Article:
I owe the State of California $17.31.
It's not because I didn't pay the correct income tax this year, nor is it because I paid my taxes after April 15.
I was levied a $17.31 penalty by the State Franchise Tax Board because I did not pay enough estimated taxes before the legal due date of April 15.
I understand the necessity of taxes. I will grumble when I owe money but I appreciate most of the time what I and other Californians get in return.
That said, I believe taxes should hurt.
By that I mean you should be acutely aware of what government costs you. I don't like the idea of the state silently taking money from me every two weeks mainly because it is easy to forget that you're paying it. I find no joy in getting a refund from the state or federal government since it means they took more from me than what my legally required tax payment is. I'm getting my own money back with no interest plus I can't penalize the state for taking too much.
It is why I never want my deductions to equal or be more than what my tax at year's end will be.
When Ronald Reagan was governor of California a reporter asked him why he didn't support increasing withholding amounts after the legislature has passed a significant state income tax hike. His short answer: "Taxes are supposed to hurt."
Naturally his foes went off on a tangent saying he was being cruel to the working class. His point was clear: If at least once a year we don't physically write out a check and send money to Sacramento we don't give much thought to what is siphoned out our paycheck. The price we pay in taxes is pretty much now an abstract as it is pennies here while shopping, money taken out of our paycheck before it reaches our pocket, or is buried in the price of goods such as gas.
What got me into trouble with Sacramento wasn't paycheck withholding. It was the inheritance of a share of a 401K account my brother had. I was ambivalent at best about taking the money for personal reasons. But as it was coming up to the fifth year of his passing, I had no desire for the state of California to get all of the money. And since the 401K rules didn't allow a rollover into my account as I wasn't a surviving spouse, I took the money from the account, meaning there would be early withdrawal penalty and taxes to pay. The financial firm he used was set up to allow me to designate how much money - if any - I wanted sent to Uncle Sam to cover the penalty and additional taxes upfront. There was no such mechanism for the state.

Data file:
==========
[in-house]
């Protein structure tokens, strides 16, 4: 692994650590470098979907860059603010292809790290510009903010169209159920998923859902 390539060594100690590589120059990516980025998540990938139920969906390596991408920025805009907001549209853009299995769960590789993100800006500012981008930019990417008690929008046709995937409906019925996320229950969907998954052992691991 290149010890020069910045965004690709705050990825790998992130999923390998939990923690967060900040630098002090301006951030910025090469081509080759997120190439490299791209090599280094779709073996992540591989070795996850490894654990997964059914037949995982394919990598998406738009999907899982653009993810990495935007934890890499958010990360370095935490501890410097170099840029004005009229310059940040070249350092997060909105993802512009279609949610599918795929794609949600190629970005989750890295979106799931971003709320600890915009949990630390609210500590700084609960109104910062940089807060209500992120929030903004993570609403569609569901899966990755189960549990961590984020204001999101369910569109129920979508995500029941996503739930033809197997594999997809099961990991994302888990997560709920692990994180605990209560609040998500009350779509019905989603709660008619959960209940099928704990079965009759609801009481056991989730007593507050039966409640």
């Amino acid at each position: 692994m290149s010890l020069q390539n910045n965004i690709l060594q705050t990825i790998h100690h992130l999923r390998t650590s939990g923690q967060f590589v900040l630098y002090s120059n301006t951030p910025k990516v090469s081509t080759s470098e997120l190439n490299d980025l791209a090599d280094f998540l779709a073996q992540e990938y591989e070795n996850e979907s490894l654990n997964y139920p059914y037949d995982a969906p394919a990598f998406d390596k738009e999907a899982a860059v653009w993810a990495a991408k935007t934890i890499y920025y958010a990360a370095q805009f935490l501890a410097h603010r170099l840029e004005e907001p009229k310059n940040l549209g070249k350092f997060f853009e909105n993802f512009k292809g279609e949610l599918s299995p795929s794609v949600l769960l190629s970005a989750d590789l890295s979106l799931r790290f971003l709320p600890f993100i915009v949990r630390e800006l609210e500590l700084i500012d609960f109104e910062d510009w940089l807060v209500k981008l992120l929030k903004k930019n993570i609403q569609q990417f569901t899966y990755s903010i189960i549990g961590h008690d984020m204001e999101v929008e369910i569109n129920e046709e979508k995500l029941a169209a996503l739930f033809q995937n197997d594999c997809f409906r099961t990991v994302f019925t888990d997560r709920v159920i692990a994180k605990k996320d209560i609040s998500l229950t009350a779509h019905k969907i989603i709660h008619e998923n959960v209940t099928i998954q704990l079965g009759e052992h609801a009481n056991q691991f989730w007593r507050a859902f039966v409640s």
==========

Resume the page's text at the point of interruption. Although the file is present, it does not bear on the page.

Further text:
I put the money in a savings account to pay Sacramento when April 15 rolled around.
I ended up sending Sacramento a sizable check - $2,444. Again, I'm not complaining as it was taxes on money I didn't expect to receive and it wasn't an additional tax on something I earned.
But based on the amount of the penalty it was pretty clear I was close to the parameters the state had sent to make people pay the price for not sending them money in quarterly installments. The system, by the way, wasn't developed specifically for targeting taxpayers whose income is primarily from a paycheck. The penalty system was set up to go after the self-employed and corporations that failed to pay enough estimated taxes three, six and nine months in advance of the legal due date.
This happened to me once before 30 years ago.
I had received payment for a debt a company owed me for commercial photography work I did for a sales brochure. I learned the hard way that some people will pay you as you bill them then lull you into being comfortable with the arrangement then "stick" you on the last major bill you send them.
The partner who "stuck" me happened to pass away three years after I finally gave up trying to collect the money. The remaining partner wanted me to do work for the company again but when I explained to him why I wasn't interested and that I had gotten out if the business, he looked into it. He ended up sending me a check for the balance.
By then I no longer was doing commercial photography. And, for the record, I had not written off the debt. When I got the check I didn't put legitimate deductions against it for expenses. The $2,100 I got covered about $1,500 I spent to do the job. But instead of reducing my tax liability I reported it as if it was 100 percent income.
The accountant I was using at the time thought I was a tad nuts but agreed that it would be cleaner than trying to piece together the legitimate deductions against the gross amount given I had closed the books on the business.
I paid perhaps $150 more in taxes than I needed to do.
For my "generosity" I got a bill from the state Franchise Tax Board demanding I pay $9.81 for failure to pay enough advance withholding taxes.
That time I fought it and won.
For the current $17.31 penalty I'm just going to pay knowing full well that to charge me the penalty cost the state close to $25.
This column is the opinion of Dennis Wyatt and does not necessarily represent the opinion of Morris Newspaper Corp. of CA.